​​​Suicide is an issue that many people, with or without mental health conditions, may struggle with at some point in their lives, but one that is often left unspoken. One of the biggest consequences of silence is that people who need help may end up not getting it. According to the World Health Organisation approximately 800,000 lives are lost to suicide each year. While mental health conditions, especially mood disorders, may make one more vulnerable to suicidal behaviours, factors such as acute emotional distress, relationship difficulties and isolation, sudden life changes and chronic illness can also play a part.

People who show suicidal behaviour (thinking of ending one’s life, planning a suicide, making an attempt, acting upon plans) tend to suffer in silence due to fear of stigmatisation, judgment, and a lack of understanding from their loved ones and people around them. This may, in turn, reinforce a sense of hopelessness and helplessness about their situation and emotional state.

Talking to someone about their suicidal behaviours may be difficult, but it is an important first step in helping them. It gives the person the opportunity to share his or her feelings and thoughts, provides emotional relief, and alleviates isolation and hopelessness. Talking about it openly also allows you to better understand the person’s situation and helps you feel more equipped to provide help.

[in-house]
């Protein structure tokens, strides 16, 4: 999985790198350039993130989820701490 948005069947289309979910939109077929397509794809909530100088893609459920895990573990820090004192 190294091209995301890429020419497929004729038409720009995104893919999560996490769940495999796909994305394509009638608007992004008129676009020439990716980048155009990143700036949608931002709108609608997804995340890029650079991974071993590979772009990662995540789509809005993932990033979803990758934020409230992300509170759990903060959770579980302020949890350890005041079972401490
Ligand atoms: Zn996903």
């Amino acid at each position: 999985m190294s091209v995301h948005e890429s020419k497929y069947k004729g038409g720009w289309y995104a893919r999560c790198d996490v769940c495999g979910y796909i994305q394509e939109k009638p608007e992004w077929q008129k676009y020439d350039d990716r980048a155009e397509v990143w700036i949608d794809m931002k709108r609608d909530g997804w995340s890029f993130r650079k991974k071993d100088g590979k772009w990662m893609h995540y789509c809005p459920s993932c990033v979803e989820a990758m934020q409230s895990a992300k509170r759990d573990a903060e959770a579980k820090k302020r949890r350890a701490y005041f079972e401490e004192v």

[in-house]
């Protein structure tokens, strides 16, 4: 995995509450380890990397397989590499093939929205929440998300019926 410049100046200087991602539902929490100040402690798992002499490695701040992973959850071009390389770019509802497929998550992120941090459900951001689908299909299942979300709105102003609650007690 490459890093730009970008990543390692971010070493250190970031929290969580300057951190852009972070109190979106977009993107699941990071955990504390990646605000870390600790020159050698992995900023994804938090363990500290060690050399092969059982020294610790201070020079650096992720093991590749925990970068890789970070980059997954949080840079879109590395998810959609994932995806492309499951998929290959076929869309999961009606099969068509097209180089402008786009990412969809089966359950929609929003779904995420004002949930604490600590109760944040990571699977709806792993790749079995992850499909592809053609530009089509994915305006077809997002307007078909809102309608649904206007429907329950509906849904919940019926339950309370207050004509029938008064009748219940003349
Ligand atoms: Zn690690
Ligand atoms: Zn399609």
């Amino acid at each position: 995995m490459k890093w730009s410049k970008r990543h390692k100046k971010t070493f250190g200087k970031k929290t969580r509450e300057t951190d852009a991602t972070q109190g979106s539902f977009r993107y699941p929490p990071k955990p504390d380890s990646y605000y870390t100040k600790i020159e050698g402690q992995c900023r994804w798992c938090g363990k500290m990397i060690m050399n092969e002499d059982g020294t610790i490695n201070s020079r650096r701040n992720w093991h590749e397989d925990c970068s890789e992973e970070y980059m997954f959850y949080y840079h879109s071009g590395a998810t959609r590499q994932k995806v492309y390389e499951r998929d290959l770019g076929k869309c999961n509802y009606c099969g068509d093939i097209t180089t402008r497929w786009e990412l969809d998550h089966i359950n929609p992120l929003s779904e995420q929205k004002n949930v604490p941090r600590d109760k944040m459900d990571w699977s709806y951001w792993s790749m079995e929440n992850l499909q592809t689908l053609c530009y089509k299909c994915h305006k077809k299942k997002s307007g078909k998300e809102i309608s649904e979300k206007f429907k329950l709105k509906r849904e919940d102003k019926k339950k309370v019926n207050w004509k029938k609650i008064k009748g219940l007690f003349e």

Here are some pointers to keep in mind when initiating this conversation if you think someone might have suicidal behaviours. There are no fixed questions or responses, but your attitude and stance are important.

  • Be sensitive but ask direct questions in a way that allows the person to be honest with you about how they are feeling and thinking. For instance, "I notice you have been having a really hard time lately, and sometimes when people are going through a tough time, they may think of suicide. Have you been thinking this way?"
  • Do not trivialise their problems or make judgments. Listen with an open mind. While it is often difficult to fully understand another person's plight, focus on identifying and empathising with how the person's problem is making him or her feel.
  • Communicate your care and concern and your willingness to be there for them. For instance, say "I care about you and I am worried about how much distress you are experiencing. Can we talk about ways I or people around you can help?" Help can take different forms, such as companionship, a listening ear, helping the individual make an appointment with a helping professional or looking at ways to ameliorate the problems that is causing them distress.

For assistance, call these 24-hour helplines – Samaritans of Singapore: 1800-221 4444, Mental Health Helpline: 63892222

Talking About Suicidal Behaviours